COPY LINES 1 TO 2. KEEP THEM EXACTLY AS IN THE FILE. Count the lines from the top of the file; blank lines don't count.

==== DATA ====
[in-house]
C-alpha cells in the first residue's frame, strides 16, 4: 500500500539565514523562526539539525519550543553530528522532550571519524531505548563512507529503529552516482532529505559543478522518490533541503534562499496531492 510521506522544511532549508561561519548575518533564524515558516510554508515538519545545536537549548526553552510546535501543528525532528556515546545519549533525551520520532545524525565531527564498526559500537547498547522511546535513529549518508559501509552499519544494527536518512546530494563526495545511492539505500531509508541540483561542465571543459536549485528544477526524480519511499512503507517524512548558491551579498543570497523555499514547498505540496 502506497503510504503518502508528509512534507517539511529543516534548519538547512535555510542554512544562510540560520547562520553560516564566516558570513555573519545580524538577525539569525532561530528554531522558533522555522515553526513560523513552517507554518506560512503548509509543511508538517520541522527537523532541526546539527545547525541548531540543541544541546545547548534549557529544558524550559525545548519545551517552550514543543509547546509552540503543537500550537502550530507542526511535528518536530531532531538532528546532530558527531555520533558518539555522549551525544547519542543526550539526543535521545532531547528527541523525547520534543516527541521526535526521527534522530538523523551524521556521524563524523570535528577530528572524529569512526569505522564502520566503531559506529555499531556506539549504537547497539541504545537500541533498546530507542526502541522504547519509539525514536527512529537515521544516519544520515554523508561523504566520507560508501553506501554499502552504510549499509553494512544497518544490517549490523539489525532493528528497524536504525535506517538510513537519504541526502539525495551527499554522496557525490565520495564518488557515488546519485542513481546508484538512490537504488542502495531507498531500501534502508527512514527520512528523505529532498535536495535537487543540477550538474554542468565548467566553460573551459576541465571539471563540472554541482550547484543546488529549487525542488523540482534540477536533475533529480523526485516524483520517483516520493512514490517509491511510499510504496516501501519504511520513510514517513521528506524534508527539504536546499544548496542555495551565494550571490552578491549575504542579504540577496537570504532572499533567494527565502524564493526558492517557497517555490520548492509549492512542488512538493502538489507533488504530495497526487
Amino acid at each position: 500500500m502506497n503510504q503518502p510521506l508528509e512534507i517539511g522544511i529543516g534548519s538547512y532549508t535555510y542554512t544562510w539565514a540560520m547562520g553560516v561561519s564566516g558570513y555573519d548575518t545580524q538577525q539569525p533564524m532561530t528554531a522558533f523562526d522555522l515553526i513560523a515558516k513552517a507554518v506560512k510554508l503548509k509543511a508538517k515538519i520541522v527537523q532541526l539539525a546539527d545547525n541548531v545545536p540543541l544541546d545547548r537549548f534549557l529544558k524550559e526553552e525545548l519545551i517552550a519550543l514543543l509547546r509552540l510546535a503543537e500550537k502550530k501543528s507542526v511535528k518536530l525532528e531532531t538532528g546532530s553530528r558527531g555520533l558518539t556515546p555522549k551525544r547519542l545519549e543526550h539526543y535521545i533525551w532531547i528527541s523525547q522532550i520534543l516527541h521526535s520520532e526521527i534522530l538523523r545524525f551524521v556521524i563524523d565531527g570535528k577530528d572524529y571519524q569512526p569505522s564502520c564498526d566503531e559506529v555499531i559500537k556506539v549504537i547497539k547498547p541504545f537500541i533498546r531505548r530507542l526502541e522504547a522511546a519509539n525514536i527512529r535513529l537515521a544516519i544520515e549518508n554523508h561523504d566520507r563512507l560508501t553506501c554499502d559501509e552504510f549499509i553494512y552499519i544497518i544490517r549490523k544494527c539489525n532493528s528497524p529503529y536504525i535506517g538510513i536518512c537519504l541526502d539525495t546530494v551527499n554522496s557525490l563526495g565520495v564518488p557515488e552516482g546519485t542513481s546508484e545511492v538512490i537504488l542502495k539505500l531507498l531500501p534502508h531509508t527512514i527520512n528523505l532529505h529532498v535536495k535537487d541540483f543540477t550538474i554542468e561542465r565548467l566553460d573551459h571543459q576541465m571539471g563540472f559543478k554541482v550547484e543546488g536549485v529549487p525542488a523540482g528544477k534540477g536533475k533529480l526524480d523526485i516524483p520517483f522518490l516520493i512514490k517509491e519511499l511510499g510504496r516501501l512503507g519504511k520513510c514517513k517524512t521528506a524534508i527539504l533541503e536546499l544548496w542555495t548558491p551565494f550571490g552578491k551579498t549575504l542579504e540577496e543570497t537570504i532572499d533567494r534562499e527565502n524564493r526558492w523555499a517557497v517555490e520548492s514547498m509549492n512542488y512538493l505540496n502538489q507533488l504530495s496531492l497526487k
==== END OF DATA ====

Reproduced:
[in-house]
C-alpha cells in the first residue's frame, strides 16, 4: 500500500539565514523562526539539525519550543553530528522532550571519524531505548563512507529503529552516482532529505559543478522518490533541503534562499496531492 510521506522544511532549508561561519548575518533564524515558516510554508515538519545545536537549548526553552510546535501543528525532528556515546545519549533525551520520532545524525565531527564498526559500537547498547522511546535513529549518508559501509552499519544494527536518512546530494563526495545511492539505500531509508541540483561542465571543459536549485528544477526524480519511499512503507517524512548558491551579498543570497523555499514547498505540496 502506497503510504503518502508528509512534507517539511529543516534548519538547512535555510542554512544562510540560520547562520553560516564566516558570513555573519545580524538577525539569525532561530528554531522558533522555522515553526513560523513552517507554518506560512503548509509543511508538517520541522527537523532541526546539527545547525541548531540543541544541546545547548534549557529544558524550559525545548519545551517552550514543543509547546509552540503543537500550537502550530507542526511535528518536530531532531538532528546532530558527531555520533558518539555522549551525544547519542543526550539526543535521545532531547528527541523525547520534543516527541521526535526521527534522530538523523551524521556521524563524523570535528577530528572524529569512526569505522564502520566503531559506529555499531556506539549504537547497539541504545537500541533498546530507542526502541522504547519509539525514536527512529537515521544516519544520515554523508561523504566520507560508501553506501554499502552504510549499509553494512544497518544490517549490523539489525532493528528497524536504525535506517538510513537519504541526502539525495551527499554522496557525490565520495564518488557515488546519485542513481546508484538512490537504488542502495531507498531500501534502508527512514527520512528523505529532498535536495535537487543540477550538474554542468565548467566553460573551459576541465571539471563540472554541482550547484543546488529549487525542488523540482534540477536533475533529480523526485516524483520517483516520493512514490517509491511510499510504496516501501519504511520513510514517513521528506524534508527539504536546499544548496542555495551565494550571490552578491549575504542579504540577496537570504532572499533567494527565502524564493526558492517557497517555490520548492509549492512542488512538493502538489507533488504530495497526487